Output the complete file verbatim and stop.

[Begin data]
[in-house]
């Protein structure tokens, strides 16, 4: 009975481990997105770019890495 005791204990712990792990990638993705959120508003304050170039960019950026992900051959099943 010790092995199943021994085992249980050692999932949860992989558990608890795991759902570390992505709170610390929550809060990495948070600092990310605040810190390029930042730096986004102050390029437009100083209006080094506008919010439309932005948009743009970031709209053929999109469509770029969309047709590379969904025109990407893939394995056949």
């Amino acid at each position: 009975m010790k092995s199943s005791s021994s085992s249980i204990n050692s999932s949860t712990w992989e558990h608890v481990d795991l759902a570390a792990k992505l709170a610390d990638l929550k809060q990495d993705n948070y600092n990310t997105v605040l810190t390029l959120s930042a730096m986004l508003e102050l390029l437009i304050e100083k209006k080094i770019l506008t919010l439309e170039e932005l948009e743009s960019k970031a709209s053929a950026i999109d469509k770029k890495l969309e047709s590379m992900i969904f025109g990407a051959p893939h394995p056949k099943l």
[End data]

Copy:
[in-house]
């Protein structure tokens, strides 16, 4: 009975481990997105770019890495 005791204990712990792990990638993705959120508003304050170039960019950026992900051959099943 010790092995199943021994085992249980050692999932949860992989558990608890795991759902570390992505709170610390929550809060990495948070600092990310605040810190390029930042730096986004102050390029437009100083209006080094506008919010439309932005948009743009970031709209053929999109469509770029969309047709590379969904025109990407893939394995056949």
């Amino acid at each position: 009975m010790k092995s199943s005791s021994s085992s249980i204990n050692s999932s949860t712990w992989e558990h608890v481990d795991l759902a570390a792990k992505l709170a610390d990638l929550k809060q990495d993705n948070y600092n990310t997105v605040l810190t390029l959120s930042a730096m986004l508003e102050l390029l437009i304050e100083k209006k080094i770019l506008t919010l439309e170039e932005l948009e743009s960019k970031a709209s053929a950026i999109d469509k770029k890495l969309e047709s590379m992900i969904f025109g990407a051959p893939h394995p056949k099943l």